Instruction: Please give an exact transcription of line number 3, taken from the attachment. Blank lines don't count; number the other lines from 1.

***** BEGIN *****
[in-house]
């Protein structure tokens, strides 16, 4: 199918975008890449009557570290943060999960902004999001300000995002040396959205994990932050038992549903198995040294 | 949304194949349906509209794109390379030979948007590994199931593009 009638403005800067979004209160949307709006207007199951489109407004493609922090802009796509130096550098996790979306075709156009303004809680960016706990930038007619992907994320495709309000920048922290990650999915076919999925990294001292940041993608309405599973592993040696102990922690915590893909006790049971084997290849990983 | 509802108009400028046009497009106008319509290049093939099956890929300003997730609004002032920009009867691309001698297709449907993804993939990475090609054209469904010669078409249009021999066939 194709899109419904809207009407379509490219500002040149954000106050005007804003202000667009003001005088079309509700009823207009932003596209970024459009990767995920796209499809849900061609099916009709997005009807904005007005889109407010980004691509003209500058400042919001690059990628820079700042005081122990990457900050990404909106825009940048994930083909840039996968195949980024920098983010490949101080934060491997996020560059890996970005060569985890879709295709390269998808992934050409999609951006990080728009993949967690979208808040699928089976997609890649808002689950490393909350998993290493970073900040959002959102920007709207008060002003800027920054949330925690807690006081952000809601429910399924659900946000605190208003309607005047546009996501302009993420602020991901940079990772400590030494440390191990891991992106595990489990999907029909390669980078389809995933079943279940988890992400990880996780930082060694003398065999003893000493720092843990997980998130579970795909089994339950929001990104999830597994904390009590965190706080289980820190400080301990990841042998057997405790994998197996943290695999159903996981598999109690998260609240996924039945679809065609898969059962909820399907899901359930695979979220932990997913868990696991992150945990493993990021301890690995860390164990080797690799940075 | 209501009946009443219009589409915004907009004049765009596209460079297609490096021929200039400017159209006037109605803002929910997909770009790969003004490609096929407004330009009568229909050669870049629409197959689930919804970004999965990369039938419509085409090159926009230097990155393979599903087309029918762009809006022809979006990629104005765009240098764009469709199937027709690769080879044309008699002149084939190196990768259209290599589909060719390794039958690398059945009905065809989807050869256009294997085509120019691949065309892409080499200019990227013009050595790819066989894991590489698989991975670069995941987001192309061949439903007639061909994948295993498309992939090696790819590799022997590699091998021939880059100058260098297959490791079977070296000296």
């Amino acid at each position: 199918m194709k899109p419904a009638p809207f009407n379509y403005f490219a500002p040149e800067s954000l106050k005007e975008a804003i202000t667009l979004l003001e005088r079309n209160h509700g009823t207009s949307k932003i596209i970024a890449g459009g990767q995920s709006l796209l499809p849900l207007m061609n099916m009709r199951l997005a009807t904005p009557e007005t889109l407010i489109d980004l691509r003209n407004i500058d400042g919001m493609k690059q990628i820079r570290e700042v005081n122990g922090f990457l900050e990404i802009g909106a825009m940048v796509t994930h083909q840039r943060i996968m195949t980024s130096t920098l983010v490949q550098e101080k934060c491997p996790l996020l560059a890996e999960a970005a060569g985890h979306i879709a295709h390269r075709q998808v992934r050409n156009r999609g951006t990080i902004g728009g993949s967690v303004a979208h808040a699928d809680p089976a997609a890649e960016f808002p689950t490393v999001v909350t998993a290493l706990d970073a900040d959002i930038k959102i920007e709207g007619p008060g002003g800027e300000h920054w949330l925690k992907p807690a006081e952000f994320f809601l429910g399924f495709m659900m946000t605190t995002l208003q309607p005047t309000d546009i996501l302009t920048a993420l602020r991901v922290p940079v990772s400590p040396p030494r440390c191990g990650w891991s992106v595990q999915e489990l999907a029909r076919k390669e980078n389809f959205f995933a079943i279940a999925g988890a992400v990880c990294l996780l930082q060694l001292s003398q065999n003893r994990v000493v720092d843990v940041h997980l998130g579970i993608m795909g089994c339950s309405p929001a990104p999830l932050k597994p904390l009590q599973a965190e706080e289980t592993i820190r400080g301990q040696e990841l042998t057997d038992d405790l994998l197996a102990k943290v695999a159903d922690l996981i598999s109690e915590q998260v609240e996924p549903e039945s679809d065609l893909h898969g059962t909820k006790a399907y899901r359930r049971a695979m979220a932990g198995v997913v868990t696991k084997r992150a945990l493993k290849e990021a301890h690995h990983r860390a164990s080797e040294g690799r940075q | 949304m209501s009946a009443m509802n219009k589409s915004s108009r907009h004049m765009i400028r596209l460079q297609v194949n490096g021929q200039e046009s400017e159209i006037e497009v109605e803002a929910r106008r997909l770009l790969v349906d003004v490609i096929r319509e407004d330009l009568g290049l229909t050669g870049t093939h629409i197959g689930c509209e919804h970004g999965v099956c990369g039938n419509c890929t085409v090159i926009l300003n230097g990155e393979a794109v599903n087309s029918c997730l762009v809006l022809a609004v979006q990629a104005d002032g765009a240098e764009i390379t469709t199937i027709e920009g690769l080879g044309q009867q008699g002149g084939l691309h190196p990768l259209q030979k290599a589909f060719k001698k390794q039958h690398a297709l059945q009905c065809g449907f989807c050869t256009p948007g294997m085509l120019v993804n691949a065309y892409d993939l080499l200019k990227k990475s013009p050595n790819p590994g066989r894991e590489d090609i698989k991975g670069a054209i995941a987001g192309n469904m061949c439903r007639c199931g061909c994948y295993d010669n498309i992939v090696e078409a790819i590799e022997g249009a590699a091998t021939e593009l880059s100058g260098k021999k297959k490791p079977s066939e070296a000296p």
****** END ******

């Amino acid at each position: 199918m194709k899109p419904a009638p809207f009407n379509y403005f490219a500002p040149e800067s954000l106050k005007e975008a804003i202000t667009l979004l003001e005088r079309n209160h509700g009823t207009s949307k932003i596209i970024a890449g459009g990767q995920s709006l796209l499809p849900l207007m061609n099916m009709r199951l997005a009807t904005p009557e007005t889109l407010i489109d980004l691509r003209n407004i500058d400042g919001m493609k690059q990628i820079r570290e700042v005081n122990g922090f990457l900050e990404i802009g909106a825009m940048v796509t994930h083909q840039r943060i996968m195949t980024s130096t920098l983010v490949q550098e101080k934060c491997p996790l996020l560059a890996e999960a970005a060569g985890h979306i879709a295709h390269r075709q998808v992934r050409n156009r999609g951006t990080i902004g728009g993949s967690v303004a979208h808040a699928d809680p089976a997609a890649e960016f808002p689950t490393v999001v909350t998993a290493l706990d970073a900040d959002i930038k959102i920007e709207g007619p008060g002003g800027e300000h920054w949330l925690k992907p807690a006081e952000f994320f809601l429910g399924f495709m659900m946000t605190t995002l208003q309607p005047t309000d546009i996501l302009t920048a993420l602020r991901v922290p940079v990772s400590p040396p030494r440390c191990g990650w891991s992106v595990q999915e489990l999907a029909r076919k390669e980078n389809f959205f995933a079943i279940a999925g988890a992400v990880c990294l996780l930082q060694l001292s003398q065999n003893r994990v000493v720092d843990v940041h997980l998130g579970i993608m795909g089994c339950s309405p929001a990104p999830l932050k597994p904390l009590q599973a965190e706080e289980t592993i820190r400080g301990q040696e990841l042998t057997d038992d405790l994998l197996a102990k943290v695999a159903d922690l996981i598999s109690e915590q998260v609240e996924p549903e039945s679809d065609l893909h898969g059962t909820k006790a399907y899901r359930r049971a695979m979220a932990g198995v997913v868990t696991k084997r992150a945990l493993k290849e990021a301890h690995h990983r860390a164990s080797e040294g690799r940075q | 949304m209501s009946a009443m509802n219009k589409s915004s108009r907009h004049m765009i400028r596209l460079q297609v194949n490096g021929q200039e046009s400017e159209i006037e497009v109605e803002a929910r106008r997909l770009l790969v349906d003004v490609i096929r319509e407004d330009l009568g290049l229909t050669g870049t093939h629409i197959g689930c509209e919804h970004g999965v099956c990369g039938n419509c890929t085409v090159i926009l300003n230097g990155e393979a794109v599903n087309s029918c997730l762009v809006l022809a609004v979006q990629a104005d002032g765009a240098e764009i390379t469709t199937i027709e920009g690769l080879g044309q009867q008699g002149g084939l691309h190196p990768l259209q030979k290599a589909f060719k001698k390794q039958h690398a297709l059945q009905c065809g449907f989807c050869t256009p948007g294997m085509l120019v993804n691949a065309y892409d993939l080499l200019k990227k990475s013009p050595n790819p590994g066989r894991e590489d090609i698989k991975g670069a054209i995941a987001g192309n469904m061949c439903r007639c199931g061909c994948y295993d010669n498309i992939v090696e078409a790819i590799e022997g249009a590699a091998t021939e593009l880059s100058g260098k021999k297959k490791p079977s066939e070296a000296p």